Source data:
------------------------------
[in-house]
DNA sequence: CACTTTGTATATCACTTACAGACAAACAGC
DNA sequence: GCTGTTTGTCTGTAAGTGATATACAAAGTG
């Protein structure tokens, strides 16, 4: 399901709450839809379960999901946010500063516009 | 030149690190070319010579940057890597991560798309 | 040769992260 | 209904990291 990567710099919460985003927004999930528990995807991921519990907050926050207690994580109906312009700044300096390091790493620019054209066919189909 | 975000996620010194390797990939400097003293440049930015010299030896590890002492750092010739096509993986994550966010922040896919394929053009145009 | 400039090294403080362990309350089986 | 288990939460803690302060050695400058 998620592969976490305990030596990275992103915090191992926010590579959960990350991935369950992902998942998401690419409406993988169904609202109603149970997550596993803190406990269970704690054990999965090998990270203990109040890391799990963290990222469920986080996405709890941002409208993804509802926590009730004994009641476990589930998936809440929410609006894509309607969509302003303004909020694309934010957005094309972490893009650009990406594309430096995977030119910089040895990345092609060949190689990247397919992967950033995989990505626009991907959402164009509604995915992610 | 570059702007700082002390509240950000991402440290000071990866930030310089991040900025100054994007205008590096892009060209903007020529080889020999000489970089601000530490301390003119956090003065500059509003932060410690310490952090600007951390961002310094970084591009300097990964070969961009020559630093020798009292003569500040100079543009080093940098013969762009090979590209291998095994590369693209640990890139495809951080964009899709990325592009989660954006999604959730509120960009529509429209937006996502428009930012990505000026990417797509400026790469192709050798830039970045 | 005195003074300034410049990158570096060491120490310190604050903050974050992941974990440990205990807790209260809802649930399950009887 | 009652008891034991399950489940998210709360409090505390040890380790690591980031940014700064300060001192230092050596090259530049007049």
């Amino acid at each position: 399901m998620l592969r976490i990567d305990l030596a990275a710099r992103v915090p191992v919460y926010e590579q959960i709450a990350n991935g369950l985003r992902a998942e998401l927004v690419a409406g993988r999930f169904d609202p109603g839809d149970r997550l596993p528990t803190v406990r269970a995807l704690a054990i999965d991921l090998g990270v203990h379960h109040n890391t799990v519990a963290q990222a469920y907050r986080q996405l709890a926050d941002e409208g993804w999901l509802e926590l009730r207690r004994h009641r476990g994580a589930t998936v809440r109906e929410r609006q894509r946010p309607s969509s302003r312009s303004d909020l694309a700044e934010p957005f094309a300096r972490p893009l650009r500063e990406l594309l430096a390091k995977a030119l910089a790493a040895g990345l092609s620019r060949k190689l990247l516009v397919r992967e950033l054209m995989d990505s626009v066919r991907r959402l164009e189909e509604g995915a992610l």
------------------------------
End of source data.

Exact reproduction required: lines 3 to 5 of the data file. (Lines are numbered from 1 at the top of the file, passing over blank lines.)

DNA sequence: GCTGTTTGTCTGTAAGTGATATACAAAGTG
């Protein structure tokens, strides 16, 4: 399901709450839809379960999901946010500063516009 | 030149690190070319010579940057890597991560798309 | 040769992260 | 209904990291 990567710099919460985003927004999930528990995807991921519990907050926050207690994580109906312009700044300096390091790493620019054209066919189909 | 975000996620010194390797990939400097003293440049930015010299030896590890002492750092010739096509993986994550966010922040896919394929053009145009 | 400039090294403080362990309350089986 | 288990939460803690302060050695400058 998620592969976490305990030596990275992103915090191992926010590579959960990350991935369950992902998942998401690419409406993988169904609202109603149970997550596993803190406990269970704690054990999965090998990270203990109040890391799990963290990222469920986080996405709890941002409208993804509802926590009730004994009641476990589930998936809440929410609006894509309607969509302003303004909020694309934010957005094309972490893009650009990406594309430096995977030119910089040895990345092609060949190689990247397919992967950033995989990505626009991907959402164009509604995915992610 | 570059702007700082002390509240950000991402440290000071990866930030310089991040900025100054994007205008590096892009060209903007020529080889020999000489970089601000530490301390003119956090003065500059509003932060410690310490952090600007951390961002310094970084591009300097990964070969961009020559630093020798009292003569500040100079543009080093940098013969762009090979590209291998095994590369693209640990890139495809951080964009899709990325592009989660954006999604959730509120960009529509429209937006996502428009930012990505000026990417797509400026790469192709050798830039970045 | 005195003074300034410049990158570096060491120490310190604050903050974050992941974990440990205990807790209260809802649930399950009887 | 009652008891034991399950489940998210709360409090505390040890380790690591980031940014700064300060001192230092050596090259530049007049």
């Amino acid at each position: 399901m998620l592969r976490i990567d305990l030596a990275a710099r992103v915090p191992v919460y926010e590579q959960i709450a990350n991935g369950l985003r992902a998942e998401l927004v690419a409406g993988r999930f169904d609202p109603g839809d149970r997550l596993p528990t803190v406990r269970a995807l704690a054990i999965d991921l090998g990270v203990h379960h109040n890391t799990v519990a963290q990222a469920y907050r986080q996405l709890a926050d941002e409208g993804w999901l509802e926590l009730r207690r004994h009641r476990g994580a589930t998936v809440r109906e929410r609006q894509r946010p309607s969509s302003r312009s303004d909020l694309a700044e934010p957005f094309a300096r972490p893009l650009r500063e990406l594309l430096a390091k995977a030119l910089a790493a040895g990345l092609s620019r060949k190689l990247l516009v397919r992967e950033l054209m995989d990505s626009v066919r991907r959402l164009e189909e509604g995915a992610l």